Indian society for quite some time is the computerised railway-ticketing

Nice examples. But we probably need much, much more happening! If we
want to make a real difference to the lives of millions...


POPLINE database is now available online.

Looking for the latest information on female genital mutilation? Need a
journal article on adolescent reproductive health and HIV/AIDS? Trying
to track down an article on population and the environment? The answers
to these questions and much more are now just a few mouse clicks away on
the new Internet POPLINE database. POPLINE, the world's largest
bibliographic database on population, family planning, and related

Is now available free of charge on the Internet. All 280,000 citations,
representing published and unpublished literature, can be accessed for
no charge at http://www.popline.org. For more information, log on to
http://www.jhuccp.org or send an e-mail to [EMAIL PROTECTED]


PEOPLink <www.peoplink.org> is researching a new strategic plan. It is
to develop e-commerce software <www.catgen.net> that works with minimal
telecommunications infrastructure.

Says PEOPLink: "We provide training and free software to craft
cooperatives; we are interested in expanding to other sectors.  We are
very interested in locating evaluation studies on dissemination of
information technology to micro enterprises so that we can learn from
the experience of others.  We are particularly interested in studies
involving India, Nepal, Bangladesh, Kenya, Brazil, and Ecuador."


PARTNERS is the newsletter of the Global Knowledge Partnership, bringing
you news and views from GKP, via e-mail and the World Wide Web, monthly.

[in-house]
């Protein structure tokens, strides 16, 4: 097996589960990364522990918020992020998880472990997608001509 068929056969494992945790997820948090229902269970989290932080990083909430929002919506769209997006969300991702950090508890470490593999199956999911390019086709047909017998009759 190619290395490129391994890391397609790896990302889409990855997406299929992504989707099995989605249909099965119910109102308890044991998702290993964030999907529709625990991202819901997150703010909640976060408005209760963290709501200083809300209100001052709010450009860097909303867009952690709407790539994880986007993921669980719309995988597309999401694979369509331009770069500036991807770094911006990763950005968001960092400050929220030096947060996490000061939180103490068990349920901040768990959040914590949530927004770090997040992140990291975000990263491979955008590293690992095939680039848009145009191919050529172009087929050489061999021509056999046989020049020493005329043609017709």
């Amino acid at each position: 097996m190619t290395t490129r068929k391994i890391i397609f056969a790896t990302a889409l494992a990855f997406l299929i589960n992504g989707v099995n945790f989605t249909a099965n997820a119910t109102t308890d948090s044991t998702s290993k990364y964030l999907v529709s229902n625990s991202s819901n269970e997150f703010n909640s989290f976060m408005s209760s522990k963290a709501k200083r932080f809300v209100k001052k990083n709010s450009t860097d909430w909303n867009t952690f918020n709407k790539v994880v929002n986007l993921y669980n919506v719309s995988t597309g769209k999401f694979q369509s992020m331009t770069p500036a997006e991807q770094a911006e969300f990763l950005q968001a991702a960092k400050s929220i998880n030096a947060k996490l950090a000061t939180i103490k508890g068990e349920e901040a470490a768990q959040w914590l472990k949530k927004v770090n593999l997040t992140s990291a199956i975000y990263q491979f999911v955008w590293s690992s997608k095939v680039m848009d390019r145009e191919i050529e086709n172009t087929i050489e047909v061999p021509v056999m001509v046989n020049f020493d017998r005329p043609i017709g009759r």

Submissions are welcome. Contact [EMAIL PROTECTED]


Computer Aid International is a non-profit registered charity based in
London, England which supplies fully refurbished second-user Pentium
computers for schools and community organisations in Third World

In less than four years of existence Computer Aid has supplied 10,000
fully refurbished computers to non-profit organisations in 63 different
developing countries.

Computer Aid recovers its costs by charging a "handling fee" of 39 per
Pentium computer (approx US$55) plus any shipping fees incurred. By way
of example a full container of 230 Pentiums delivered to Johannesburg
freight terminal including all "handling fees"; transport, shipping,
insurance and customs documentation as far as the freight terminal costs
a total of 10,300 or 45 (approx US$64).

"The total cost per computer is typically less than one tenth of the
purchase price of a new computer locally," says this network. Further
info from www.computeraid.org or from Angela Anyiam at


bYtES For aLL is a voluntary, unfunded venture. CopyLeft, 2001. bYtES
For aLL e-zine volunteers team includes: Frederick Noronha in Goa,
Partha Sarkar in Dhaka, Zunaira Durrani in Karachi, Zubair Abbasi in
Islamabad, Archana Nagvenkar in Goa, Arun-Kumar Tripathi in Darmstatd,
Shivkumar in Mumbai, Sangeeta Pandey in Nepal, Daryl Martyis in Chicago,
Gihan Fernando in Sri Lanka, Rajkumar Buyya in Melbourne, Mahrukh
Mohiuddin in Dhaka and Deepa Rai in Kathmandu. To contact them mail

Two years on, BytesForAll thanks all those who have volunteered their
time, energy and motivation in taking this experiment forward, since its
launch in July 1999. If you'd like to volunteer too, contact the above

BytesForAll's website www.bytesforall.org is maintained by Partha
Sarkar, with inputs from other members of the volunteers' team and
supporters.  To join or leave this mailing-list simply send a message to
[EMAIL PROTECTED] with SUB B4ALL or UNSUB B4ALL as the subject.